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Protect Yourself from Sexual Harassment

10/23/2017 |  Comments | Relationships, Safety

Revelations of sexual harassment by movie mogul Harvey Weinstein spanning years and actress Alyssa Milano’s invitation for all victims of sexual harassment to speak out with #MeToo tweets have sparked overwhelming responses across the world.

In 2016, the U.S. Equal Employment  Opportunity  Commission estimated 60 percent of women experienced unwanted sexual attention in the workplace from comments to coercion from both men and women. Men also are victims. 

Sexual harassment takes many forms: offensive jokes, objects or pictures;  name calling; ridicule; unwelcome attention or touching, physical threats or assaults.

Premier Health Now spoke with Joy Witwer, LISW-S, Intake Services Manager at Samaritan Behavioral Health in Dayton, Ohio, on strategies to prevent sexual harassment — or stop it.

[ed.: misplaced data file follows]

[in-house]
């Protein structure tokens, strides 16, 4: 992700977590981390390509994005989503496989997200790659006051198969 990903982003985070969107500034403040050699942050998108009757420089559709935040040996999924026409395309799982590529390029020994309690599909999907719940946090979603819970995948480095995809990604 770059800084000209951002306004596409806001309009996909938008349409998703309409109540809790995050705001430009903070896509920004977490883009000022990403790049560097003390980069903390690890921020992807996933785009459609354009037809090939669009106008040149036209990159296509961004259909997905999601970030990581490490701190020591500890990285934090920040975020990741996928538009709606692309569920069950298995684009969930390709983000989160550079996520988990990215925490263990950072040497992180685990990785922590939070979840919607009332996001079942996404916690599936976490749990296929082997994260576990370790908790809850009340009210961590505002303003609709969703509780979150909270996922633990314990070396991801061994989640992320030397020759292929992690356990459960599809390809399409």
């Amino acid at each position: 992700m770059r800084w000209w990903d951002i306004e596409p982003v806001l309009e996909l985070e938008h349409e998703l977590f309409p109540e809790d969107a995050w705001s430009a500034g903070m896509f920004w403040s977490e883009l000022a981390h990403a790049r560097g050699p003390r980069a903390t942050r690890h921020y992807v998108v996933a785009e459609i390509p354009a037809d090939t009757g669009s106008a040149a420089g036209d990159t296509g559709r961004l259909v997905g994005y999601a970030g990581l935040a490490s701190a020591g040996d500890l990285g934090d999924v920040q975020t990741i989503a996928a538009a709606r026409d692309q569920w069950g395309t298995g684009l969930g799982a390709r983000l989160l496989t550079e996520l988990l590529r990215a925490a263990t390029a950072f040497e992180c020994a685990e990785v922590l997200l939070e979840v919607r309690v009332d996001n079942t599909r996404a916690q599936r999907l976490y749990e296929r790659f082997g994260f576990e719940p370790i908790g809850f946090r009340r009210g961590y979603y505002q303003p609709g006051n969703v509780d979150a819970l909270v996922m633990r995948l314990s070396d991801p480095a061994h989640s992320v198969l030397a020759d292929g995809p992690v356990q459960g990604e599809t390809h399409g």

1. Recognize predator types can be male or female. “Sexual harassers may exhibit a strong sense of entitlement. They can be egocentric, showing little regard for your feelings. They may use demanding or disrespectful language. ” Witwer says. “They may engage in flattery or threats to manipulate you.”
  2. Identify what’s inappropriate. “Behavior is inappropriate if it’s not in line with societal standards and expectations,” Witwer says. Specifically, it’s anything that makes you feel uncomfortable. “Build a healthy sense of self-worth and commit to your values and boundaries. Know what’s right and wrong for you.”
  3. Say no. If someone says or asks things that make you uncomfortable, tell them to stop. If they don’t, report it.
  4. Know your rights. It’s unlawful to harass a person based on sex. Learn your workplace policy. If there’s no policy, speak to your supervisor or Human Resources.  Witwer says, “The law protects you from retaliation and punishment. It’s your right to report harassment.”
  5. Don’t blame yourself. “Everyone deserves respect and empathy,” Witwer says. “‘No’ means ‘no.’” She notes many women blame themselves for what’s done to them or for being manipulated. “If the alternative is to have your career damaged, it’s not true consent.” 

Witwer sees the positive in the MeToo  campaign: “Anytime you take the power away from a negative practice and stand up to it, it’s a good thing.”

Source: Joy Witwer, LISW-S, Manager for Intake Services, Samaritan Behavioral Health Inc.—Integrated Care Solutions; Equal Employment Opportunity Commission
Content Updated: 10/23/2017 10:11:48 AM

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